Coping With Loneliness
Humans were created to live in community. So how does one deal with feelings of loneliness?
BY: Debra Farrington
Three years ago, I moved from my home on the West Coast to the East Coast for a new job. Taking only my cat with me for company and continuity, I spent the first few months in my new home feeling more lonely than I have ever felt in my life. It wasn't that people weren't kind to me. But I was apart from good friends, my spiritual community, and all that was familiar. I was exhausted each day by the demands of a hectic job. What little energy I had left was spent in learning my way around, finding a new doctor, hairdresser, and dentist, not to mention friends and a new church. I remember being very envious of those whose husband, partner, or family moved with them. At least they brought some kind of support system with them.
While it might have been easier to have a built-in support system during those months, the unavoidable fact is that we all experience periods of loneliness. Popular mythology holds that only single people experience loneliness, but I've met married people who have faced lonely periods as well. As human beings, we need the companionship of significant people in our lives.
Enter the biblical stories of Adam and Eve in Genesis ("it is not good for man to be alone"), or of the animals entering the ark 2 x 2, and it seems like we have a biblically mandated solution to loneliness--marriage. But the Bible also contains the stories of single people leading full and rich lives. Miriam, Moses' sister, helps lead the Israelites out of Egypt. A beloved leader, she leads the people in celebration after their escape. When she is punished with leprosy, and must stay outside the camp for seven days, they will not go on without her. When she dies, the people stay put until she is buried. Mary, Martha, and Lazarus, in the New Testament, appear to be single, and have significant friendships with many, including Jesus. Paul, Jesus, and others fill the pages of the Bible--all single people, beloved of God, with rich, full lives. God doesn't appear to them and demand that they get married to fulfill the mandate in Genesis. Perhaps we get too focused on Adam and Eve, and the Ark, and forget that the Bible contains stories that affirm the value of the single life as well.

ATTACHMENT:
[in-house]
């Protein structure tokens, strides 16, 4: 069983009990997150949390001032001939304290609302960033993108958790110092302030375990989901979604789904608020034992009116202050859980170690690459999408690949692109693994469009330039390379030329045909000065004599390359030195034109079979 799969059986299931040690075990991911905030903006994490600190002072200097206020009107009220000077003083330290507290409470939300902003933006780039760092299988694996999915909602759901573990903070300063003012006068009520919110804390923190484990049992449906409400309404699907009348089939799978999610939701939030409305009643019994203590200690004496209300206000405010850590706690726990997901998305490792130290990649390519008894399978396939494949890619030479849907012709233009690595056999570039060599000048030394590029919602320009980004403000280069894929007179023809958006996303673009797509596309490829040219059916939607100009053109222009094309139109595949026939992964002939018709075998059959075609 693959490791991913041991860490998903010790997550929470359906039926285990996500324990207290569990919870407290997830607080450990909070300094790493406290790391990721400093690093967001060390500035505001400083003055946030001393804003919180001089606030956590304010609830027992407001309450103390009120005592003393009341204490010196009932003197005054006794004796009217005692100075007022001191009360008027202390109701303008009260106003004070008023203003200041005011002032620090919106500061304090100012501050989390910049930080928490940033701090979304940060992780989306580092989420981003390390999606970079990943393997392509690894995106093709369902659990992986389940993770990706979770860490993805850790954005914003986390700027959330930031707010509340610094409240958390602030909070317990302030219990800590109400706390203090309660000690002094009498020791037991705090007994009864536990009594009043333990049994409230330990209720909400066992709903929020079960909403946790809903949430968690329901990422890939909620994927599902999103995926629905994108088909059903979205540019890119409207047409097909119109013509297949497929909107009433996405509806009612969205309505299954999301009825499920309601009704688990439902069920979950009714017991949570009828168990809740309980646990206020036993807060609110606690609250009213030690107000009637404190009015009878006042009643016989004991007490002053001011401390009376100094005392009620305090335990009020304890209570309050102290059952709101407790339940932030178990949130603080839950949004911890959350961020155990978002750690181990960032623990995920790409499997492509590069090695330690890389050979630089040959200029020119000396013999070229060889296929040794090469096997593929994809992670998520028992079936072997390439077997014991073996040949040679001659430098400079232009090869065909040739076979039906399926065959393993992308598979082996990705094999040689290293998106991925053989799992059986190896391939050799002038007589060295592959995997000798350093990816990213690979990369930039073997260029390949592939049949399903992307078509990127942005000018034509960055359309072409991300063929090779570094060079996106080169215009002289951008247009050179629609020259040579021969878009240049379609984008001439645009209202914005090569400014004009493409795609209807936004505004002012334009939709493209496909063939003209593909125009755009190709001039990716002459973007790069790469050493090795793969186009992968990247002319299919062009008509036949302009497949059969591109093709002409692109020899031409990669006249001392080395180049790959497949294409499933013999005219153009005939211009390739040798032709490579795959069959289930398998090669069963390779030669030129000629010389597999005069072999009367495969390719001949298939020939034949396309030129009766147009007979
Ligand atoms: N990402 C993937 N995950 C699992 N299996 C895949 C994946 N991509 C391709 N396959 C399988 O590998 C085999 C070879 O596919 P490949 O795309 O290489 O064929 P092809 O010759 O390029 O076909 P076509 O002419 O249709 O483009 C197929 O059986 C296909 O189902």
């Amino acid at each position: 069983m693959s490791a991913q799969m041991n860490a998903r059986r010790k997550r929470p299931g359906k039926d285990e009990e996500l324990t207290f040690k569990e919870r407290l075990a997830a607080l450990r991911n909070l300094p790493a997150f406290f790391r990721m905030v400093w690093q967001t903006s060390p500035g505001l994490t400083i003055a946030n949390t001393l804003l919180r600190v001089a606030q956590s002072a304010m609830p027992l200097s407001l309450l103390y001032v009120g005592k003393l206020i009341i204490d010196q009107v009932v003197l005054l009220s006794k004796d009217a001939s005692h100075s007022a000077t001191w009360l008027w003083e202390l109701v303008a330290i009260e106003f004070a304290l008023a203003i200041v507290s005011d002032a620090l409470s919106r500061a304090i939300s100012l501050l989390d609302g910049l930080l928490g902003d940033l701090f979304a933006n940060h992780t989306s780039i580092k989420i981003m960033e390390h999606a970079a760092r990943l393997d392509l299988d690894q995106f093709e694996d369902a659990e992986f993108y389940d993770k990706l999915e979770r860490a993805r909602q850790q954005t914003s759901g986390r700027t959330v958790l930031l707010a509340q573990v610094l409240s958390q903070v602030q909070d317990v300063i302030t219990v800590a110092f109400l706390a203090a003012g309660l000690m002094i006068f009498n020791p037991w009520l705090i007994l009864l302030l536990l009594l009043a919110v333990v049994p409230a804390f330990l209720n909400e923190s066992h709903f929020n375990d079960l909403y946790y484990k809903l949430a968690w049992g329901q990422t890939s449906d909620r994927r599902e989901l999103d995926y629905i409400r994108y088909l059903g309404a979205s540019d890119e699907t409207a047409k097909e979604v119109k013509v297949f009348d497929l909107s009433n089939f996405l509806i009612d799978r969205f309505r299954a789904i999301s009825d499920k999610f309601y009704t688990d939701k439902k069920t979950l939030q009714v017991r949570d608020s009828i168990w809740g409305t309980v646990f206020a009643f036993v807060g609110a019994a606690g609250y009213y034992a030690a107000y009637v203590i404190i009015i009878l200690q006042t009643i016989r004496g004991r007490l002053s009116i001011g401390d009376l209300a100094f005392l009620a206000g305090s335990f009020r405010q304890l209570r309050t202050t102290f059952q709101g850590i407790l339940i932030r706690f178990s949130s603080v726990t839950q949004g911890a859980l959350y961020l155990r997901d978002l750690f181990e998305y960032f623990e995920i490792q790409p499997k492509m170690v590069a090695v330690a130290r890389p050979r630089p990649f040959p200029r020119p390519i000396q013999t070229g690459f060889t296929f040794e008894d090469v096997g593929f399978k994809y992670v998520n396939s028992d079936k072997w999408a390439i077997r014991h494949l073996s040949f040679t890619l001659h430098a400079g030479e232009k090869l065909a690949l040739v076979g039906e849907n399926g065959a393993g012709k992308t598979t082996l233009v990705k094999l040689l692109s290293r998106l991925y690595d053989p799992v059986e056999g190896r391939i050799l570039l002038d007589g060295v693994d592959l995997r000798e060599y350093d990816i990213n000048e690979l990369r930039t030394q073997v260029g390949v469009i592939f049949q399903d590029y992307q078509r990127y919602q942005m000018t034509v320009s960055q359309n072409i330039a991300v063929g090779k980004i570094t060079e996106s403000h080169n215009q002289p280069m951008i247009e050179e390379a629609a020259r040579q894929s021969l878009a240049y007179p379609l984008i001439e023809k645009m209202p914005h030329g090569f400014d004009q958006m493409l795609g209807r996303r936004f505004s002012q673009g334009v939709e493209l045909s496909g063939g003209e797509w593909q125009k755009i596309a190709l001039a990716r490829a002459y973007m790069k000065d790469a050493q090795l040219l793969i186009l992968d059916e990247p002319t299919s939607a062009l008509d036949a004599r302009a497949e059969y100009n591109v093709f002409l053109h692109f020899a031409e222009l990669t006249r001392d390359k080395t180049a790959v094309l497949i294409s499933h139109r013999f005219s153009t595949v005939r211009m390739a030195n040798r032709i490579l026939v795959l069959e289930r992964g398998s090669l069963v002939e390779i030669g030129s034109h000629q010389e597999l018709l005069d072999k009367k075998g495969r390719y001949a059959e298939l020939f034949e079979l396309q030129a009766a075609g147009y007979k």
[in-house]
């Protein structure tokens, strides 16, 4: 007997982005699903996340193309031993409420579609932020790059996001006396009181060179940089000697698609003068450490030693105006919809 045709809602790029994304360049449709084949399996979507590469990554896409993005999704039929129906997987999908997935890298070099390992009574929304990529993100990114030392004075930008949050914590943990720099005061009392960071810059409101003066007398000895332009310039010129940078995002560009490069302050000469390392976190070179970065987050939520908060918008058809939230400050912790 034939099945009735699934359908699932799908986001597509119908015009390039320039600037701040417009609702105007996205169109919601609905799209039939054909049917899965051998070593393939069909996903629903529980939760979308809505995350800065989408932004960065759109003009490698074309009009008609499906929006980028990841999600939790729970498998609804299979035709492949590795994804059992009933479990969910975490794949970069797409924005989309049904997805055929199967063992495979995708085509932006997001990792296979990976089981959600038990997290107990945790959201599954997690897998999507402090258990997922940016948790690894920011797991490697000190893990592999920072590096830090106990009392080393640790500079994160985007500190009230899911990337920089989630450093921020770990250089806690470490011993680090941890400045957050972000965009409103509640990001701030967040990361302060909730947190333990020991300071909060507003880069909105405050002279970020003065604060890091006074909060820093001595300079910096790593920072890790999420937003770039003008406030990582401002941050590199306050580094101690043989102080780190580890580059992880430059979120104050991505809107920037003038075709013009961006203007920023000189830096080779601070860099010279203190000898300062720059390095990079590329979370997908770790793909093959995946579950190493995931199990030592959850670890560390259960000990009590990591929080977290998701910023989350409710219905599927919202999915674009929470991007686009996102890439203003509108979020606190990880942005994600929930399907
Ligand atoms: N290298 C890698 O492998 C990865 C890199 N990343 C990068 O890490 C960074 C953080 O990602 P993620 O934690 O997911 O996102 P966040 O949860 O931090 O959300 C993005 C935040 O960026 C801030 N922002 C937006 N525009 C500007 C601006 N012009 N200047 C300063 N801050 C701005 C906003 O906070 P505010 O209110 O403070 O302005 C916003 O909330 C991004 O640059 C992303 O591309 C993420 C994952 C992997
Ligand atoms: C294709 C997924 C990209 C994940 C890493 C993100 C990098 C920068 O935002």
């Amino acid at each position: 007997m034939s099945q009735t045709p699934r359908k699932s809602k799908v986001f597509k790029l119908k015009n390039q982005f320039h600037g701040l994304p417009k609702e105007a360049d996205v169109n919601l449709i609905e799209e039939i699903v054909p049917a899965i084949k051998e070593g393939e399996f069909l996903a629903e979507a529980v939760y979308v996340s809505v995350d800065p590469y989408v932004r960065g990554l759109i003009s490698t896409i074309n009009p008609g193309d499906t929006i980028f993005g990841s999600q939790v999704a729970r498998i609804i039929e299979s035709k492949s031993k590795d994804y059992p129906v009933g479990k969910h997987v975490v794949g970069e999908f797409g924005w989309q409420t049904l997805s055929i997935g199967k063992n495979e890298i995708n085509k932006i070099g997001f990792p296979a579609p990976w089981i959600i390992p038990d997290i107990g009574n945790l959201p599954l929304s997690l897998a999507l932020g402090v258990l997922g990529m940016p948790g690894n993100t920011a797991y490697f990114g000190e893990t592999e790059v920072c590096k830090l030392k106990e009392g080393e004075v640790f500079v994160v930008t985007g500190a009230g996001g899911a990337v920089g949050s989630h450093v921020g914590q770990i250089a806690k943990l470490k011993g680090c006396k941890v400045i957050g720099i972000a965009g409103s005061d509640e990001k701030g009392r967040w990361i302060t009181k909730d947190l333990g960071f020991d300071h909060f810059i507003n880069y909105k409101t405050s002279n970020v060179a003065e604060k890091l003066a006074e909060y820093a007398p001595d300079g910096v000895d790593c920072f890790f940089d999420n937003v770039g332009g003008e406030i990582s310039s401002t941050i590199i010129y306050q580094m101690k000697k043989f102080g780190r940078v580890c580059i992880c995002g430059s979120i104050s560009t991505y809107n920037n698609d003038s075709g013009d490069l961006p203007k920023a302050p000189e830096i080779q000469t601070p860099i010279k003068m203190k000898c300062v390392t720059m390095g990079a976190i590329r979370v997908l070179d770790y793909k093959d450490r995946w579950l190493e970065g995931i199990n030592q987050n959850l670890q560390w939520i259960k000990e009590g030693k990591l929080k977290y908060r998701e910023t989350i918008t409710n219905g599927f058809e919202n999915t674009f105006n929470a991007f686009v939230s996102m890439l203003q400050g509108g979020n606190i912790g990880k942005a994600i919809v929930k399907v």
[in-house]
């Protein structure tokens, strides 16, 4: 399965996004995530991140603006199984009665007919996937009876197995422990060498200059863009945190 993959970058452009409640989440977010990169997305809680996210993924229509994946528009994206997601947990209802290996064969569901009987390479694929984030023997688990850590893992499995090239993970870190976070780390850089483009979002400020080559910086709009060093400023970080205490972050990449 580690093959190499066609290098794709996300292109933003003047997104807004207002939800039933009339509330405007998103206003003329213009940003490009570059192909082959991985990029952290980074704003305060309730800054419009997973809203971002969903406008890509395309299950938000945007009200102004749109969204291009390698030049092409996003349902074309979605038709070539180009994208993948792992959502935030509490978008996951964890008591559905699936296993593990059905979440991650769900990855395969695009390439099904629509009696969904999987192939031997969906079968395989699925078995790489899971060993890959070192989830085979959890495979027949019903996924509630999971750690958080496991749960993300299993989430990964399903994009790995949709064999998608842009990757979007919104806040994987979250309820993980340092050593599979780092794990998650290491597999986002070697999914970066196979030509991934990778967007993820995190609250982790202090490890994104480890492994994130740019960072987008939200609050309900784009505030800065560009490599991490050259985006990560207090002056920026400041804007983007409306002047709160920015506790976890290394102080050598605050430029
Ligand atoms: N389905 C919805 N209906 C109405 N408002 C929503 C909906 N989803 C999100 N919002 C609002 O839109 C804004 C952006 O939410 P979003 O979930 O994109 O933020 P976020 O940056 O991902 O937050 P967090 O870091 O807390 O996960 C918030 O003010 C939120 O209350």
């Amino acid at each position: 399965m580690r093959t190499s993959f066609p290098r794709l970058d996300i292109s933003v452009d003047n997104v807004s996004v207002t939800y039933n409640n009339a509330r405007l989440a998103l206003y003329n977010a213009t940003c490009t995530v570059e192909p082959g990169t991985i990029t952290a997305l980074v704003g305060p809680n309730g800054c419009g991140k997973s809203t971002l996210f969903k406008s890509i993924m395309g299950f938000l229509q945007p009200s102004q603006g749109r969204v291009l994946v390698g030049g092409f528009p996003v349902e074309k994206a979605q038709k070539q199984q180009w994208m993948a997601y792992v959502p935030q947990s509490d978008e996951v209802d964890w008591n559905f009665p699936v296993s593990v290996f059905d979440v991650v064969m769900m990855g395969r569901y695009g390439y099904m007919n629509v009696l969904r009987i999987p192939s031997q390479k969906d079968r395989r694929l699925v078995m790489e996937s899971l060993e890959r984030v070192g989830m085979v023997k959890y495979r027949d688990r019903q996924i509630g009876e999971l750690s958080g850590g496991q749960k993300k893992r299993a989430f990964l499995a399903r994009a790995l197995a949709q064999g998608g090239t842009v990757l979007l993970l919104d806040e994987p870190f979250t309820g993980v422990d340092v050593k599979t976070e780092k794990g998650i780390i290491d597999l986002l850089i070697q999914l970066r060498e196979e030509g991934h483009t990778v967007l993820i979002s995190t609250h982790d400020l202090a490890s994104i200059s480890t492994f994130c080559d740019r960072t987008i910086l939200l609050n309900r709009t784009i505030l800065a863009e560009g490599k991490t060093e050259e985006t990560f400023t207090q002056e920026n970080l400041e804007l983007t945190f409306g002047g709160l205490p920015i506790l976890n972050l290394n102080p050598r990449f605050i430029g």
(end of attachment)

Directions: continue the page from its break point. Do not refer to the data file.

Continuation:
Still, loneliness can be a reality in the single life, but perhaps some of it comes from confusing loneliness with the act of being alone. I often tell people in my singles retreats that we won't make good partners for anyone in this life if we can't be a good partner to ourselves first.